About the Author

I am a 50+-year-old American woman of predominantly Western European (in particular mid-European, Cornish, and Eurasian) descent. Throw in a little West Africa (via the Caribbean slave trade), Papua New Guinea, indigenous South America, indigenous Taiwan, and globally distributed Jewish roots, and you’ve got me.

I consider myself a full-blown Aspie. As of this writing, I have not been formally diagnosed. I have not been able to verbally communicate effectively with anyone qualified to deliver that diagnosis. I have been assessed by a qualified professional and yes, I’m Actually Autistic. I have been searching for some time for a professional who can assist me, as well as the financial means with which to pay for a qualified assessment. But because of the following issues, I was unable to get a competent diagnosis:

  • social anxiety
  • visual, non-verbal cognitive and communication process
  • alternative comprehension of spoken vocabulary
  • impaired social facility with professionals
  • all-’round asocial Aspergian tendencies

Fortunately, as of September, 2016, that irritation is behind me. I have corroboration from a professional, so let’s tick off that box, shall we 🙂

As a child, I was intensely withdrawn… was unable to form lasting relationships with peers… I refused to play with toys as they were (I took apart the vacuum cleaner my parents gave me and played with the parts individually, and I dismembered and reassembled the dolls with which I was supposed to simulate/practice parenting)… I was fascinated — often to the exclusion of all else — with spinning objects… I could not fall asleep unless I rubbed the satin edge of my blanket till it was threadbare… I read books written for individuals well beyond my assumed developmental level, yet I comprehended almost nothing of what I read… I self-injured in times of intense personal distress… I talked to myself constantly… I was highly sensitive to touch (so that sometimes even the most loving touch felt like a blow, and when people hugged me I felt like they were beating me)… I lashed out against my siblings and melted down frequently, and my anti-social behavior and feral manners humiliated my parents, who were leaders in their community.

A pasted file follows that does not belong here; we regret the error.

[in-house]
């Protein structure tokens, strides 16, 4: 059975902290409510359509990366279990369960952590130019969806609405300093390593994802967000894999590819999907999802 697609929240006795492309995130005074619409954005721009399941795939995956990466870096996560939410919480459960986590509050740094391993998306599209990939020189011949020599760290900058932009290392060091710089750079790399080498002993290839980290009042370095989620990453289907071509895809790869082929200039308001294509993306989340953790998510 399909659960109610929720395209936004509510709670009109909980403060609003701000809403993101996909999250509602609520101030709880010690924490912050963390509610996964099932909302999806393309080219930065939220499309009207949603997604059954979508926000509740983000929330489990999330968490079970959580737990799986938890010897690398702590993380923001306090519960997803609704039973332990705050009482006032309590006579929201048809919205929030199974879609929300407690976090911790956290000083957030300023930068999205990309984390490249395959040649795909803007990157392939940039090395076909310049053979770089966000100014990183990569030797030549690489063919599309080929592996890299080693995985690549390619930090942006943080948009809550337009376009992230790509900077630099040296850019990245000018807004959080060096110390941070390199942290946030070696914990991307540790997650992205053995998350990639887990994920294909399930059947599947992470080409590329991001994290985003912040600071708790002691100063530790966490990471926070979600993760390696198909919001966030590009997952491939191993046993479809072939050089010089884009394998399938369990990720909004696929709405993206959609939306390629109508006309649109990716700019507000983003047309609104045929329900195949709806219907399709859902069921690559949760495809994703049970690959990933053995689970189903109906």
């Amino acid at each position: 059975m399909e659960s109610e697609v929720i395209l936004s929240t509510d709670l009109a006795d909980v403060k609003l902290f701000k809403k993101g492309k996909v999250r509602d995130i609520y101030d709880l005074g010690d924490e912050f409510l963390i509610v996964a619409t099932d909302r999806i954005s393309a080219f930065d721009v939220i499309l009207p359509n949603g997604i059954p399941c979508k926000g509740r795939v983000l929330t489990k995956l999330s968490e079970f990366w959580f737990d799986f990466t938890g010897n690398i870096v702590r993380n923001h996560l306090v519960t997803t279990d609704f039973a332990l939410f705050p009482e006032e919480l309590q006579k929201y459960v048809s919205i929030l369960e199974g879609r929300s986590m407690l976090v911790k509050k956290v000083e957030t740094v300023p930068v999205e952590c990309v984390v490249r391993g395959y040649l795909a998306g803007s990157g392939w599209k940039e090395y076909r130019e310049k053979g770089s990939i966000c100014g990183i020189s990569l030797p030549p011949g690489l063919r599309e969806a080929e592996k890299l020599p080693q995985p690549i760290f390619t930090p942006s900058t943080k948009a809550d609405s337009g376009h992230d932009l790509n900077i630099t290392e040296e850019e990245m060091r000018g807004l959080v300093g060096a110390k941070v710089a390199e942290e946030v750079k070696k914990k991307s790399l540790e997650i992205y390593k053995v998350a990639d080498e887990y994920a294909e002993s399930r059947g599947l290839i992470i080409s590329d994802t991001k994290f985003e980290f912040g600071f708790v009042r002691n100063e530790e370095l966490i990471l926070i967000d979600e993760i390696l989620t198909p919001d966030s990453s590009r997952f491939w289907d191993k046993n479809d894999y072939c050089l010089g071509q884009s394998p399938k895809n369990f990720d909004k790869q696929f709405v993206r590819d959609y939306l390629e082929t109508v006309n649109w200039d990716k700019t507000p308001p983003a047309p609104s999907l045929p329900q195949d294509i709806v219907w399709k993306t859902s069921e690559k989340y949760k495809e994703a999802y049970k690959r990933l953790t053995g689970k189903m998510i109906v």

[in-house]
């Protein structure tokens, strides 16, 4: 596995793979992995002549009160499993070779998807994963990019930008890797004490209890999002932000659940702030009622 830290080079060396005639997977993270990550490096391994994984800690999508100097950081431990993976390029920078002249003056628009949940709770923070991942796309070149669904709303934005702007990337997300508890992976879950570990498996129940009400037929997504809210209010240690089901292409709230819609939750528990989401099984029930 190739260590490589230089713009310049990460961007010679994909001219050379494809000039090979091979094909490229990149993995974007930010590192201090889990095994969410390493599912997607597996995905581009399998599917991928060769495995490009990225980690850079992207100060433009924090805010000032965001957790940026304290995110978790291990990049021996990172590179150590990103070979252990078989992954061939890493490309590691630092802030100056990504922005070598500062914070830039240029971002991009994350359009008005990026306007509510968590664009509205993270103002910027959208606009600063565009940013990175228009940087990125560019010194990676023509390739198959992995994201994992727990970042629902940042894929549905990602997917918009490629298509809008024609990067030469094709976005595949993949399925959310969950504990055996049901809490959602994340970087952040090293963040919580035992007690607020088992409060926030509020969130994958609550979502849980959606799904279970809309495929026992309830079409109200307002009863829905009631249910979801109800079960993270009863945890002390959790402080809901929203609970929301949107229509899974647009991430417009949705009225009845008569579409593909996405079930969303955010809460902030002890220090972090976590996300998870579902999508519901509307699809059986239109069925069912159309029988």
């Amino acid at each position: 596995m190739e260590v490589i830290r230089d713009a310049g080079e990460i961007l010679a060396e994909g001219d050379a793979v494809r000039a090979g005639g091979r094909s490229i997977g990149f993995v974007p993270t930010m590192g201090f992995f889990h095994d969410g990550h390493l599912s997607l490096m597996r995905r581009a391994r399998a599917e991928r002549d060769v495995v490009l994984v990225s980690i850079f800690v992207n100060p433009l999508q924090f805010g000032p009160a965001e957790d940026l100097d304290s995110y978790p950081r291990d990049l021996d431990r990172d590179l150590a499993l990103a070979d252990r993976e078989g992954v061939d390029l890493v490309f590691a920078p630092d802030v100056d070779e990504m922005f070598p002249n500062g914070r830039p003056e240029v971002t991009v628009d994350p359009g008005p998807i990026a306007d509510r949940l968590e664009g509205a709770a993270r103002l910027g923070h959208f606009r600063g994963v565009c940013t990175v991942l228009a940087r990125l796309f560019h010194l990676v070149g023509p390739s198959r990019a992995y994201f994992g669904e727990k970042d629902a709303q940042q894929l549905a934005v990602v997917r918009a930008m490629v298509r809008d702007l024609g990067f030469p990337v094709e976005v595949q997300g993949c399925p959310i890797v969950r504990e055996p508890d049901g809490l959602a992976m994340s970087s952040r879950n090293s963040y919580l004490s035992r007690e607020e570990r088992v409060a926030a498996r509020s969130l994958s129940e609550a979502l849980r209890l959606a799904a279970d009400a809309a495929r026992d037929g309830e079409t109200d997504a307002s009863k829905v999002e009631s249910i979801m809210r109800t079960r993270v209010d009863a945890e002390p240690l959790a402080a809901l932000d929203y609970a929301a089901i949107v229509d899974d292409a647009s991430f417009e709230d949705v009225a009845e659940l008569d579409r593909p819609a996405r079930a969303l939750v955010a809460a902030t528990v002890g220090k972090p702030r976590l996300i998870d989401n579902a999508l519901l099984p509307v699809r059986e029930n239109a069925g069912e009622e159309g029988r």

When I was growing up, there was very little understanding of autism or its various spectral manifestations, and my parents did not have the means to pay for special care for me. I was in and out of special programs in school, as well as therapies. Nothing seemed to help my continued distress, or improve my “bad” behavior. The best anyone could hope for me, was that I would stay out of jail and find a regular job, someday. I don’t think my parents ever expected me to turn out as independent as I did.

In spite of negligent treatment by people who either assumed there was nothing wrong with me or I would eventually grow out of my troubles, I have managed to piece together a life of considerable accomplishment, while keeping my deficits well out of public view. My Aspie traits have persisted, including those you’ve read about in the prior pages. I have been covering for my lack of functional abilities my entire life, and I have done everything in my power to hide them from a judgmental, prejudiced, and predatory world — including friends and family.

Since I was a young girl, I have wanted to be a writer. The best writer I could be. I have made a career (albeit unpaid) of observing and studying the human race in exquisite detail. For most of my life, I told myself it was so that I could create believable fictional characters. Now I realize that the fictional character I’ve been creating all these years, is myself.